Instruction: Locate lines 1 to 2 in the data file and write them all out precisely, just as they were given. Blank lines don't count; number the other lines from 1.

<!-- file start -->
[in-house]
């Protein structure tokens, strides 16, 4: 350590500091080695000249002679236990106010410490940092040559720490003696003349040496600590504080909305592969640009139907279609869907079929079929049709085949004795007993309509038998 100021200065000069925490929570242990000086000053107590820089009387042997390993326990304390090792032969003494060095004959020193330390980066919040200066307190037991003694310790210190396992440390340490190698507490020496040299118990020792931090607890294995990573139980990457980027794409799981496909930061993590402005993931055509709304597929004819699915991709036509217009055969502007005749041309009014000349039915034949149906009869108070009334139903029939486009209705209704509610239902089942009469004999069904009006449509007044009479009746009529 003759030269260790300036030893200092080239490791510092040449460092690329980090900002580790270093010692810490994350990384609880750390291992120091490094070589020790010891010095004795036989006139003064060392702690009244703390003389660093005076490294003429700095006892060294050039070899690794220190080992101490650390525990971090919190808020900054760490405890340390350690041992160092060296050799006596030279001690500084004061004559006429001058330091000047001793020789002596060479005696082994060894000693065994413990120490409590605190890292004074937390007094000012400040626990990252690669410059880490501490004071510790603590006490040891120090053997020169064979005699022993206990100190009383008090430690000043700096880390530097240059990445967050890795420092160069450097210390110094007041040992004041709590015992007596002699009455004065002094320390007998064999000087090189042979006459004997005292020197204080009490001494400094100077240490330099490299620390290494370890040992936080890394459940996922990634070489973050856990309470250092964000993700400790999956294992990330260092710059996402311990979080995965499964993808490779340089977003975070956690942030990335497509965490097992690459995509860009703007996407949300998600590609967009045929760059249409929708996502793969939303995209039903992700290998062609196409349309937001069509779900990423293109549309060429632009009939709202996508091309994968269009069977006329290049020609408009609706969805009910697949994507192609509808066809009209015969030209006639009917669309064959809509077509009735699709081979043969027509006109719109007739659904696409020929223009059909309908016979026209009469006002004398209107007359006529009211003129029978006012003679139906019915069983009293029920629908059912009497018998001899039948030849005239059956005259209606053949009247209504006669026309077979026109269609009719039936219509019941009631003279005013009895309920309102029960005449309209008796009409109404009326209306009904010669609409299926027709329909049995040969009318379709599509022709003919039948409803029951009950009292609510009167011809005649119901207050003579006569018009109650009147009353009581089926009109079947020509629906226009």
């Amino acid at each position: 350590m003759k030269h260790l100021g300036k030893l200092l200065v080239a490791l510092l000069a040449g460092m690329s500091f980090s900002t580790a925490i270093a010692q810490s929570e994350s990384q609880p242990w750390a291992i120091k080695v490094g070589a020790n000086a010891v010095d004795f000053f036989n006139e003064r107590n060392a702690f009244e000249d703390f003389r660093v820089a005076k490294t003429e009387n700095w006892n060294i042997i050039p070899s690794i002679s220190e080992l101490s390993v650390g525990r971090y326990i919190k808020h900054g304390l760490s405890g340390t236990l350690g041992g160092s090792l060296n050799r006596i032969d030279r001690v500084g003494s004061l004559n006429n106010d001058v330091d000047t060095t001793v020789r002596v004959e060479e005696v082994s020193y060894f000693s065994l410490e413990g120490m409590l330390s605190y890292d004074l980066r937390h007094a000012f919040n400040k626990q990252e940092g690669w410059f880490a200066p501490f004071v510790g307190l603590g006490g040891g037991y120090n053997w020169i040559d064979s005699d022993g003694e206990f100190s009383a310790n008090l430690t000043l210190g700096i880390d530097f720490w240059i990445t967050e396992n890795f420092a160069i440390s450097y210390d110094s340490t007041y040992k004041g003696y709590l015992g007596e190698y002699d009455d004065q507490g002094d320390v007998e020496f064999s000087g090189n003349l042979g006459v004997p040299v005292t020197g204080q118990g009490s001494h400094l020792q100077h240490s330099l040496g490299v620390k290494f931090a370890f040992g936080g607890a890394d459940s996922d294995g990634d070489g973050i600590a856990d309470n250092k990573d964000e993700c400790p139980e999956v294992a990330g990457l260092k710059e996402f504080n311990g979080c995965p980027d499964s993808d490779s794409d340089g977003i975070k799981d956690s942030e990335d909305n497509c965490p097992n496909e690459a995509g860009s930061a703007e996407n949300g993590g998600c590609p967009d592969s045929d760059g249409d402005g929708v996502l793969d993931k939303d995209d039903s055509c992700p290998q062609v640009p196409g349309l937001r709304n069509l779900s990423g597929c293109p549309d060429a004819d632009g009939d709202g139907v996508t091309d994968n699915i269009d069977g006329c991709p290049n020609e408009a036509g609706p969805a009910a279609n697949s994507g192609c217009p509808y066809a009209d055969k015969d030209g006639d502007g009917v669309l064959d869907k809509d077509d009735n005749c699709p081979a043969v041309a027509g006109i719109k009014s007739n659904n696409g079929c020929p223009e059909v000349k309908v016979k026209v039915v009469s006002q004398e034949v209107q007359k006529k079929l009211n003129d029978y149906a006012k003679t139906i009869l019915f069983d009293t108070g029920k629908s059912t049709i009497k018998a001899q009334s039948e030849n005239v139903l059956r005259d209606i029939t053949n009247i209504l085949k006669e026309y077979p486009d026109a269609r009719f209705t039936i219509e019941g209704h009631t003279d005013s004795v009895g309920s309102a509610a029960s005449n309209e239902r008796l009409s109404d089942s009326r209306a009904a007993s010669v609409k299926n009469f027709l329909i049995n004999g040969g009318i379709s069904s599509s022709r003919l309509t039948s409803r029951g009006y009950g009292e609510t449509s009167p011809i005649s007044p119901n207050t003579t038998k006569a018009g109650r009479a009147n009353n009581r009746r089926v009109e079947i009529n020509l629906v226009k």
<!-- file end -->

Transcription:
[in-house]
């Protein structure tokens, strides 16, 4: 350590500091080695000249002679236990106010410490940092040559720490003696003349040496600590504080909305592969640009139907279609869907079929079929049709085949004795007993309509038998 100021200065000069925490929570242990000086000053107590820089009387042997390993326990304390090792032969003494060095004959020193330390980066919040200066307190037991003694310790210190396992440390340490190698507490020496040299118990020792931090607890294995990573139980990457980027794409799981496909930061993590402005993931055509709304597929004819699915991709036509217009055969502007005749041309009014000349039915034949149906009869108070009334139903029939486009209705209704509610239902089942009469004999069904009006449509007044009479009746009529 003759030269260790300036030893200092080239490791510092040449460092690329980090900002580790270093010692810490994350990384609880750390291992120091490094070589020790010891010095004795036989006139003064060392702690009244703390003389660093005076490294003429700095006892060294050039070899690794220190080992101490650390525990971090919190808020900054760490405890340390350690041992160092060296050799006596030279001690500084004061004559006429001058330091000047001793020789002596060479005696082994060894000693065994413990120490409590605190890292004074937390007094000012400040626990990252690669410059880490501490004071510790603590006490040891120090053997020169064979005699022993206990100190009383008090430690000043700096880390530097240059990445967050890795420092160069450097210390110094007041040992004041709590015992007596002699009455004065002094320390007998064999000087090189042979006459004997005292020197204080009490001494400094100077240490330099490299620390290494370890040992936080890394459940996922990634070489973050856990309470250092964000993700400790999956294992990330260092710059996402311990979080995965499964993808490779340089977003975070956690942030990335497509965490097992690459995509860009703007996407949300998600590609967009045929760059249409929708996502793969939303995209039903992700290998062609196409349309937001069509779900990423293109549309060429632009009939709202996508091309994968269009069977006329290049020609408009609706969805009910697949994507192609509808066809009209015969030209006639009917669309064959809509077509009735699709081979043969027509006109719109007739659904696409020929223009059909309908016979026209009469006002004398209107007359006529009211003129029978006012003679139906019915069983009293029920629908059912009497018998001899039948030849005239059956005259209606053949009247209504006669026309077979026109269609009719039936219509019941009631003279005013009895309920309102029960005449309209008796009409109404009326209306009904010669609409299926027709329909049995040969009318379709599509022709003919039948409803029951009950009292609510009167011809005649119901207050003579006569018009109650009147009353009581089926009109079947020509629906226009």